The rising flow of exploitation and fraud in Medicare is one flag, the closing of rural hospitals another. Then there are the massive consolidations of Insurance companies and medical providers a big flag. Mergers, check!The fight over ACA versus Medicare for All is leading us all to debate the role of insurance in determining care. Then we have the States and their Medicaid fuck ups and largely in States that have larger percent of residents in poverty and in turn faces of color. Lastly we have the reality that Medicine is one giant fuck hole where you are screwed but never get a turn to cum. Yes this is American medicine at its finest.
When it comes to care there are racial discrepancies that will require an new version of The Green Book to ensure faces of color can get treatment. Include Gender, Age, Income, and Sexuality. That is going to be a hell of a big book.
Doctors and Racial Bias: Still a Long Way to Go
It would be easy to look at a photo from the 1980s and conclude that things have changed. Many have not.
By Aaron E. Carroll
New York Times
Feb. 25, 2019
The racist photo in the medical school yearbook page of Gov. Ralph Northam of Virginia has probably caused many physicians to re-examine their past.
We hope we are better today, but the research is not as encouraging as you might think: There is still a long way to go in how the medical field treats minority patients, especially African-Americans.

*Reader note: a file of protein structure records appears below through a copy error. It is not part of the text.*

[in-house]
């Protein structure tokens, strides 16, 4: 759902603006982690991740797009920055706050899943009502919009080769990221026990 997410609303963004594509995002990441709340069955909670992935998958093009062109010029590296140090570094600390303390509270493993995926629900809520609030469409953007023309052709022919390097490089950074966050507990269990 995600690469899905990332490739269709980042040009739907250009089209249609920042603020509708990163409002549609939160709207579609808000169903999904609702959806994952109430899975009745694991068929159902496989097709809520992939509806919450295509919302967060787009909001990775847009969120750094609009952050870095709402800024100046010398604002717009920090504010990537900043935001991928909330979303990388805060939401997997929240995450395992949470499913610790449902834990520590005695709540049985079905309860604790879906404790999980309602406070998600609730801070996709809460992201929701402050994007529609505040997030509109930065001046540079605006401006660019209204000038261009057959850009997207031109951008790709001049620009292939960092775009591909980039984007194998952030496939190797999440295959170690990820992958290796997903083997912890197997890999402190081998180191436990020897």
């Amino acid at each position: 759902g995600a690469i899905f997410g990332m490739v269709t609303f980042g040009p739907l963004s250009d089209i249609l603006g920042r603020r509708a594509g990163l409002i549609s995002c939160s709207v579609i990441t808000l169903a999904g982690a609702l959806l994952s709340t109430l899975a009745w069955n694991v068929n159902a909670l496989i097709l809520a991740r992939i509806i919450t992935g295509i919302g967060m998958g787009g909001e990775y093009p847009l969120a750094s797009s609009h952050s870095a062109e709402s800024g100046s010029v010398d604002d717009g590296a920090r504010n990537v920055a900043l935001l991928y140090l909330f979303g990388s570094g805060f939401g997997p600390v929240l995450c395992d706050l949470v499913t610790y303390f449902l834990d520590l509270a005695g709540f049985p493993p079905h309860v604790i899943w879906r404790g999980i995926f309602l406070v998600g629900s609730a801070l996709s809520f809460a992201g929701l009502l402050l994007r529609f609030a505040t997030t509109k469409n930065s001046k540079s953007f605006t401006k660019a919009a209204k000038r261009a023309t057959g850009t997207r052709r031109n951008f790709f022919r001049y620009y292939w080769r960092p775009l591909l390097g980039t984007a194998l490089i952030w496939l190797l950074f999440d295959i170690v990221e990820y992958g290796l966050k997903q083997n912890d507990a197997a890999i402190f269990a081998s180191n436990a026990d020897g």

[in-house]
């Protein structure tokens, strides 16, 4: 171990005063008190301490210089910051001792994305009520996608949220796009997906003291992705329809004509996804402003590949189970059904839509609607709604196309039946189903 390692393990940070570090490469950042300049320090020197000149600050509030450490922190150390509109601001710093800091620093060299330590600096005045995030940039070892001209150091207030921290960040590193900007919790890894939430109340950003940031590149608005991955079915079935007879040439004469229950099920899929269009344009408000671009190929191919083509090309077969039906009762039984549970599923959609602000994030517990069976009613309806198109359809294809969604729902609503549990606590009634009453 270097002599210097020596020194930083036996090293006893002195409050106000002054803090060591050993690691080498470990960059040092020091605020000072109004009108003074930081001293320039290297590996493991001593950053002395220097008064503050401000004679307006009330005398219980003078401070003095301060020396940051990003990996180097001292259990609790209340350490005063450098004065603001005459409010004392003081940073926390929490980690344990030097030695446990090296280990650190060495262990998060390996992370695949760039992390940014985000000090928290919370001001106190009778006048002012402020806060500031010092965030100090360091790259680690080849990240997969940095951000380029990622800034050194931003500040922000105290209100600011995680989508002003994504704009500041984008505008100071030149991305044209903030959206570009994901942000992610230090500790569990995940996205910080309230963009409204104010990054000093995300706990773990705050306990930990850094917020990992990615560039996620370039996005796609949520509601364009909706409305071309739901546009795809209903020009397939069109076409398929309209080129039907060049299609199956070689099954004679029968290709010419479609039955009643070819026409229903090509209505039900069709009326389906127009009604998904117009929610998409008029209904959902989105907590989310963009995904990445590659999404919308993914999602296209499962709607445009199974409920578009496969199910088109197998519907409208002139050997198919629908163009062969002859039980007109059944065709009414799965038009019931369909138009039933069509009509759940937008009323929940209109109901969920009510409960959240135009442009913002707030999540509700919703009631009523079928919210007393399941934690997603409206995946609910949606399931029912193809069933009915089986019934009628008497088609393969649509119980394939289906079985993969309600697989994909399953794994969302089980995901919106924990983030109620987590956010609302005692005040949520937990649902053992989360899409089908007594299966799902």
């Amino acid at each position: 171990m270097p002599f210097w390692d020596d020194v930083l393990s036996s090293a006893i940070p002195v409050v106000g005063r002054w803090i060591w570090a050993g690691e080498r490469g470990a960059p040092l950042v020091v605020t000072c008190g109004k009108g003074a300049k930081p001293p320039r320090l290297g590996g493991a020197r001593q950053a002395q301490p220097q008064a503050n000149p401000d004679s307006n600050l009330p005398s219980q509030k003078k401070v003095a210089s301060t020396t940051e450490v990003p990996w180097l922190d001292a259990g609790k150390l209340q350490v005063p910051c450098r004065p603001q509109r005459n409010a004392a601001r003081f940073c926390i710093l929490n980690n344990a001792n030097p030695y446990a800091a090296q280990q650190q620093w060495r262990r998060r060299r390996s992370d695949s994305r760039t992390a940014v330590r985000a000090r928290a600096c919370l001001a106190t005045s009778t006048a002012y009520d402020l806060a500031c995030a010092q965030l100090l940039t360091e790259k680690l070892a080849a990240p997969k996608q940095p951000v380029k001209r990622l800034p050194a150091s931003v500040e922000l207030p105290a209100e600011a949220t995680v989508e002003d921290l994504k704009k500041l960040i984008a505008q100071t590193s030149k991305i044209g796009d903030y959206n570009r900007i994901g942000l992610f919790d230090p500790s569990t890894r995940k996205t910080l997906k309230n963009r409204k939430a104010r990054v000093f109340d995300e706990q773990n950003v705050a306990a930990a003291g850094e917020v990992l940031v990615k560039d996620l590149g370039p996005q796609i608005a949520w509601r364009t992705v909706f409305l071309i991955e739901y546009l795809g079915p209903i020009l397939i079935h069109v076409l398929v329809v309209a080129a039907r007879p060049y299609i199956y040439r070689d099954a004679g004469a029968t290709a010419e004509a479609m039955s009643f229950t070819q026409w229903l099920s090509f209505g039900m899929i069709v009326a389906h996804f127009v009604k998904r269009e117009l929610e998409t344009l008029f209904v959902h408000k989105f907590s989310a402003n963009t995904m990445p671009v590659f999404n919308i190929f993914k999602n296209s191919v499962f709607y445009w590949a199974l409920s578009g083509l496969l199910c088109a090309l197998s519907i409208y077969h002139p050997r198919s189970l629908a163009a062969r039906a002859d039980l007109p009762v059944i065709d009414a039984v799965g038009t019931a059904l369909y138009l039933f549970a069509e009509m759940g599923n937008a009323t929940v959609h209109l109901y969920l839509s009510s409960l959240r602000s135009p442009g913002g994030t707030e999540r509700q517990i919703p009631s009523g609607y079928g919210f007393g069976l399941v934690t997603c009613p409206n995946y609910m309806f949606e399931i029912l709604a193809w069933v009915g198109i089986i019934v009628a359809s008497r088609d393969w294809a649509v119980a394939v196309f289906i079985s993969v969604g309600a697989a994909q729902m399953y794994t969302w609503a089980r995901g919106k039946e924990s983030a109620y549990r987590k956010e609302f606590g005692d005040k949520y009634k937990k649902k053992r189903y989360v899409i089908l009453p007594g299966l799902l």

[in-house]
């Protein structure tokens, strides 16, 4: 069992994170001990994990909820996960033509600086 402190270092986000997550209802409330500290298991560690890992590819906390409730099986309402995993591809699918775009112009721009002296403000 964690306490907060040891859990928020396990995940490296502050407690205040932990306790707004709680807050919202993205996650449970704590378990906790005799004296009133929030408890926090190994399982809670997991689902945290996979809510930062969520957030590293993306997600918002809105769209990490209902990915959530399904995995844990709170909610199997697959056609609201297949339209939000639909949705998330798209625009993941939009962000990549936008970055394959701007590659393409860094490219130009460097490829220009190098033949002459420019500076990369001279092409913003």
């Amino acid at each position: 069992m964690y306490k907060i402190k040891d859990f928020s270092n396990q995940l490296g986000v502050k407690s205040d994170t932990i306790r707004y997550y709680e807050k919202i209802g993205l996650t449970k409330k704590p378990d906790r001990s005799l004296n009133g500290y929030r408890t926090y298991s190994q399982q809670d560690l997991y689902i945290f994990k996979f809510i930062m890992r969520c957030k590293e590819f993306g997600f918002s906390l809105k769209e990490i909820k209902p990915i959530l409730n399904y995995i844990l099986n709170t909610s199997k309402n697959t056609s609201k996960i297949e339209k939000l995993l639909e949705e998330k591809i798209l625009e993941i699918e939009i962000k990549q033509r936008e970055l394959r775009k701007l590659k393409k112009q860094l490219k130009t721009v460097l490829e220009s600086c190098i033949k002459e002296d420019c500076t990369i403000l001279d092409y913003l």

A systematic review published in Academic Emergency Medicine gathered all the research on physicians that measured implicit bias with the Implicit Association Test and included some assessment of clinical decision making. Most of the nine studies used vignettes to test what physicians would do in certain situations.
The majority of studies found an implicit preference for white patients, especially among white physicians. Two found a relationship between this bias and clinical decision making. One found that this bias was associated with a greater chance that whites would be treated for myocardial infarction than African-Americans.
This study was published in 2017.
The Implicit Association Test has its flaws. Although its authors maintain that it measures external influences, it’s not clear how well it predicts individual behavior. Another, bigger systematic review of implicit bias in health care professionals was published in BMC Ethics, also in 2017. The researchers gathered 42 studies, only 15 of which used the Implicit Association Test, and concluded that physicians are just like everyone else. Their biases are consistent with those of the general population.
The researchers also cautioned that these biases are likely to affect diagnosis and care.
A study published three years earlier in the Journal of the American Board of Family Medicine surveyed 543 internal medicine and family physicians who had been presented with vignettes of patients with severe osteoarthritis. The survey asked the doctors about the medical cooperativeness of the patients, and whether they would recommend a total knee replacement.